How to Prepare for Sleep Deprivation in Ultra Marathons

How to Prepare for Sleep Deprivation in Ultra Marathons

Athletes who push their bodies to the extremes know they need to work hard and recover even harder. Aside from eating proper nutrients, getting massages, foam rolling, and stretching, sleeping is the fundamental time period of recovery. During sleep, our bodies, after all the exertion we've placed on it earlier, can rest, repair, and recuperate. But perhaps you are setting your eyes on competing in an ultra-marathon which may require several hours to days to achieve ultimately putting you into a position of performing while being sleep deprived. Take for example the famous Ultra-Trail du Mont Blanc (UTMB) in France, this ultra race has a maximum allotted finish time of 46 hours and 30 minutes meaning runners need to finish 171 km with a 10,000-meter elevation in less than 48 hours. What are the proper protocols to follow to help prepare for sleep deprivation in ultra marathons? We have provided some following tips and tricks to help acclimate your body on sleep deprivation during ultra-marathons.

First off, why is it so important to have adequate amounts of sleep? 

If you are in the group that believes sleep is wasted time, we hope that we can convince you otherwise. While there are plenty of studies out there on the benefits of a full night's rest, it is even so much more important for athletes, as a reduction in sleep can lead to injuries and having overall decreased energy because glycogen stores are not replenished properly. Additionally, the training that has been put in prior to the big event puts a toll on your body. Any micro-damage that has occurred will not be properly recovered. Inadequate sleep can also weaken the immune system making you more susceptible to illness.  Aside from physical deficits, lack of sleep can play havoc on your cognitive function and ability to focus on environmental sensory input. A study from 2000 found that 19 consecutive wakeful hours produced the same reflexes and reactions as having a blood-alcohol concentration of 0.05% where response times lessen by 50%. More sustained waking hours can result in having a blood-alcohol concentration of up to 0.10%. These findings are nothing to play around with if you are trekking courses that could involve potentially advanced trails and paths that may be made up of high altitudes, uneven terrains, and even cliffs.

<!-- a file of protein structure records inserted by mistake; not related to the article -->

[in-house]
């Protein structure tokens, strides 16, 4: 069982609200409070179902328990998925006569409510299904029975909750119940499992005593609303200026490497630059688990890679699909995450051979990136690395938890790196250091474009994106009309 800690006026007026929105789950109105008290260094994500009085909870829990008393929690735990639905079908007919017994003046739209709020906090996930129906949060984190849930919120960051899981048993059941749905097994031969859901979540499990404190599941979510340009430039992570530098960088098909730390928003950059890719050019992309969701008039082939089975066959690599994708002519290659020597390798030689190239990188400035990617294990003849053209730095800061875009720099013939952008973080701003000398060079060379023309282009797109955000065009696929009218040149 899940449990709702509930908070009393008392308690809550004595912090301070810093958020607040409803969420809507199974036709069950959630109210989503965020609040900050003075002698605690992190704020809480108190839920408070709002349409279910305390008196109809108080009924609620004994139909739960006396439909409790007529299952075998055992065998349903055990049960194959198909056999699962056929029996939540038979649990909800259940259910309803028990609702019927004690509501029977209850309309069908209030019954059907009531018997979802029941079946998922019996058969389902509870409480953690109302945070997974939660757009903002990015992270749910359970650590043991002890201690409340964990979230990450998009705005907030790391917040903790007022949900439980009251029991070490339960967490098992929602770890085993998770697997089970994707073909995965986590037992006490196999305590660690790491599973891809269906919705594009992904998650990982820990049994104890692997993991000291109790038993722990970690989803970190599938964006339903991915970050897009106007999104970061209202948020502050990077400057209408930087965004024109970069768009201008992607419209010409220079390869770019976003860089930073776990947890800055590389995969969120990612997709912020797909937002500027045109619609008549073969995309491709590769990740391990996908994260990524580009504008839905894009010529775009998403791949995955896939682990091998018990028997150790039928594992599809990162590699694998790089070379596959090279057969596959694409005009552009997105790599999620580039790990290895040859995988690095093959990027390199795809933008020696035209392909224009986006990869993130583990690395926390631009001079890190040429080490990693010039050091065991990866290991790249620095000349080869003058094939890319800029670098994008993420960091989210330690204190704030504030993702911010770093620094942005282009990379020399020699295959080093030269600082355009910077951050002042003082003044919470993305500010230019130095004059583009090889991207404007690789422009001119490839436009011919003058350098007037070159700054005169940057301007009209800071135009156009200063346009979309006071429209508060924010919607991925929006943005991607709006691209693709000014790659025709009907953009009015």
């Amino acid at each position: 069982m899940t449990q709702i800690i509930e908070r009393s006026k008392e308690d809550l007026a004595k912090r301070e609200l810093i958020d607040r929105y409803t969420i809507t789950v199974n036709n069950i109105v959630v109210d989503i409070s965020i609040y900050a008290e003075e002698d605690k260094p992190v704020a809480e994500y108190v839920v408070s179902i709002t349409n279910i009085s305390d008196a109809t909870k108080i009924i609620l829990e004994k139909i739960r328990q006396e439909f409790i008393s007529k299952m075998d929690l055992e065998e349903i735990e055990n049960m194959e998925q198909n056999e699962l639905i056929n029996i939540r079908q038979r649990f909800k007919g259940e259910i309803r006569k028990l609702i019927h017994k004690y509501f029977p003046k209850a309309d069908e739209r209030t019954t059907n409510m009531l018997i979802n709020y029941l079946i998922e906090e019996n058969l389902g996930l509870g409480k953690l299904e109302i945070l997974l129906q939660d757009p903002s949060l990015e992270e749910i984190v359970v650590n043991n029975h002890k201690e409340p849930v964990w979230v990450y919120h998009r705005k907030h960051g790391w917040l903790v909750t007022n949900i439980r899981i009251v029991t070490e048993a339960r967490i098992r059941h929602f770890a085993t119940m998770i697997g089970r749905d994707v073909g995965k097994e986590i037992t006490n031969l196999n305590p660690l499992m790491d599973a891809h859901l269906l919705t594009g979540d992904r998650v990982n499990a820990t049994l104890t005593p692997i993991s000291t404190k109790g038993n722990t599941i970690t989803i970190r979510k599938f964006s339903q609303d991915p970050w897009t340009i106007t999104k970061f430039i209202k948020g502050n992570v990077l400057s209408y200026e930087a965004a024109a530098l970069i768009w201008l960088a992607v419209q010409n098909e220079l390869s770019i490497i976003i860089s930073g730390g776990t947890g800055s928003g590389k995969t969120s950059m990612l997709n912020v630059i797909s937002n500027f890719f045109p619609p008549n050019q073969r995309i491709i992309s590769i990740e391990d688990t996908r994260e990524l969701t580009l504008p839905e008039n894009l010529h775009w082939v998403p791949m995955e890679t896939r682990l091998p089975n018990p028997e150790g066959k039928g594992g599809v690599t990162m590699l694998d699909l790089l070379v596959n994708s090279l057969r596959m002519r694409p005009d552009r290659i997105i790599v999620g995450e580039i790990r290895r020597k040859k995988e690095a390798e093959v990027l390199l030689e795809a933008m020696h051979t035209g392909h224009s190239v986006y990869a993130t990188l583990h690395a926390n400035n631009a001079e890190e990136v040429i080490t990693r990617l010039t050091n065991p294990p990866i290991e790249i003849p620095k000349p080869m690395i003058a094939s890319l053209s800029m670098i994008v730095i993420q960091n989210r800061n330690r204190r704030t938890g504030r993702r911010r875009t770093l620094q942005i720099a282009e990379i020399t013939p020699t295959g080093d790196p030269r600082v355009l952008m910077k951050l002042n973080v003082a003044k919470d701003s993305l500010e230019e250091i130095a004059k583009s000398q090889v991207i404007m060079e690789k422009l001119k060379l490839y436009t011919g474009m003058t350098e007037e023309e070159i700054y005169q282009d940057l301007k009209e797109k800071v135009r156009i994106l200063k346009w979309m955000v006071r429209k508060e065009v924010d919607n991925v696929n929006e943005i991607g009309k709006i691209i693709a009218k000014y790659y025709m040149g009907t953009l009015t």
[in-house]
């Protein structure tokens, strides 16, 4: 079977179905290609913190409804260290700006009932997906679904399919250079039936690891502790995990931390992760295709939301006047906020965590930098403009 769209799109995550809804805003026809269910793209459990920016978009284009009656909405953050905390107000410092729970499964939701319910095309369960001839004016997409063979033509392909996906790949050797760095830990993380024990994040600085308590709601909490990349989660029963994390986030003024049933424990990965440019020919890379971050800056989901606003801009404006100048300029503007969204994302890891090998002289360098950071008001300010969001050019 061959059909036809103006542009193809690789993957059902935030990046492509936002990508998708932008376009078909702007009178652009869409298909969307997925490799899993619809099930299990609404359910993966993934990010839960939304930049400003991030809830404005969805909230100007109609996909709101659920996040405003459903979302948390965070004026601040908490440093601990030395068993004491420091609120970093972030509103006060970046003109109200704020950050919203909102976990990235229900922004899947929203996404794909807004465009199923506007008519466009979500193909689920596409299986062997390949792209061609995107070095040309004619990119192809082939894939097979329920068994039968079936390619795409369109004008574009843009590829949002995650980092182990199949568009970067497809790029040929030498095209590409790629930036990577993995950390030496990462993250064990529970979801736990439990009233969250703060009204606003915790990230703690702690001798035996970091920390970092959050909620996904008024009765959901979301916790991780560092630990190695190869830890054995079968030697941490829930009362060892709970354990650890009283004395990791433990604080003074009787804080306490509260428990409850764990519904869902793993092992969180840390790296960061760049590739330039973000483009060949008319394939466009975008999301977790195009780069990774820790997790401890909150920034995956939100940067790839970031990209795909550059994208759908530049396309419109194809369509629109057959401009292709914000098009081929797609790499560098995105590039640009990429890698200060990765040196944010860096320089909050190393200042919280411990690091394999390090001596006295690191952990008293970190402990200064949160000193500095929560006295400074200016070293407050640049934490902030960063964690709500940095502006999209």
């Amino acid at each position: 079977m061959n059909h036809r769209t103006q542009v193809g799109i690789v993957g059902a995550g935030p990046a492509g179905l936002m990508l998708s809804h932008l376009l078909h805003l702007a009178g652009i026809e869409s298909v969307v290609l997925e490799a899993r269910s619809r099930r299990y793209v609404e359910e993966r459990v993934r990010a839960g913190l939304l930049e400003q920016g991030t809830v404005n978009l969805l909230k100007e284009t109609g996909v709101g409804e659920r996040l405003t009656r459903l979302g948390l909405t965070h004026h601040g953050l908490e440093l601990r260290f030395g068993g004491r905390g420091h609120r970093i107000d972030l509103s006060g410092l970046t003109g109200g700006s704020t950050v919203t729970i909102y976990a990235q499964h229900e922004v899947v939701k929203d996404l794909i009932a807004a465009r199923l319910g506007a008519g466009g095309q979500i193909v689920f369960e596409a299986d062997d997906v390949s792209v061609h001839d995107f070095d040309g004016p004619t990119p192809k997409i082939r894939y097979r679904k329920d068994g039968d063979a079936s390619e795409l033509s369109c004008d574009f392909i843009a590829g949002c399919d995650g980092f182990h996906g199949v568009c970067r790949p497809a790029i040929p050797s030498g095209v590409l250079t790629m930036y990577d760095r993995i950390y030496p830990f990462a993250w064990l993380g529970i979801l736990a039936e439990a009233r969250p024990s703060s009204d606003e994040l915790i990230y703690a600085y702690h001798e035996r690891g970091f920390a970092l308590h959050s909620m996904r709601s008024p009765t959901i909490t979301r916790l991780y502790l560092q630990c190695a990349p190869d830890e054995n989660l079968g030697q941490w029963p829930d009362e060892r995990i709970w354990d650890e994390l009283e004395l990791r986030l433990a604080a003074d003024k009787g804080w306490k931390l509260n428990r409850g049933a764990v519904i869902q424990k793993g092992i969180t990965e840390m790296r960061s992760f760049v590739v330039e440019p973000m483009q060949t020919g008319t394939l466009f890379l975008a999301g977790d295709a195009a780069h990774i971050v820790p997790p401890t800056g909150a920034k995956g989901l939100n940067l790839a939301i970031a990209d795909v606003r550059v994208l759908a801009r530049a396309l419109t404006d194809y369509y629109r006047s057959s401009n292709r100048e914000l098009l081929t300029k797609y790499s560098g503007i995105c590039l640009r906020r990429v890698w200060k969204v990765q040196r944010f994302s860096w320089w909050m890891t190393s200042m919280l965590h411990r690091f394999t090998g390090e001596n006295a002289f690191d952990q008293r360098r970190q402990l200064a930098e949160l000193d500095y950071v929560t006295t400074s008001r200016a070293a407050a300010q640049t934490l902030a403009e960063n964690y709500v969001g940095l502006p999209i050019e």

How to tell if you are sleep deprived?

Lack of sleep will result in some, if not all, of the following symptoms:

  • Fatigue

  • Irritability

  • Inability to Concentrate

  • Clumsiness

  • Head Fog or Headaches

  • Hallucinations

What are some solutions to help with sleep deprivation?

Prior to Race Day: 

Try Melatonin: Taking a melatonin supplement in the afternoon or early evening can help to speed up to your body's natural circadian rhythm. The circadian rhythm is the timeframe in which you start to feel sleepy in order to get you ready for bed. Melatonin is naturally produced in the body but a couple of extra milligrams from a supplement  a few hours before normal bedtime can help to speed up the time you begin to feel more tired resulting in helping you to go to bed at an earlier time.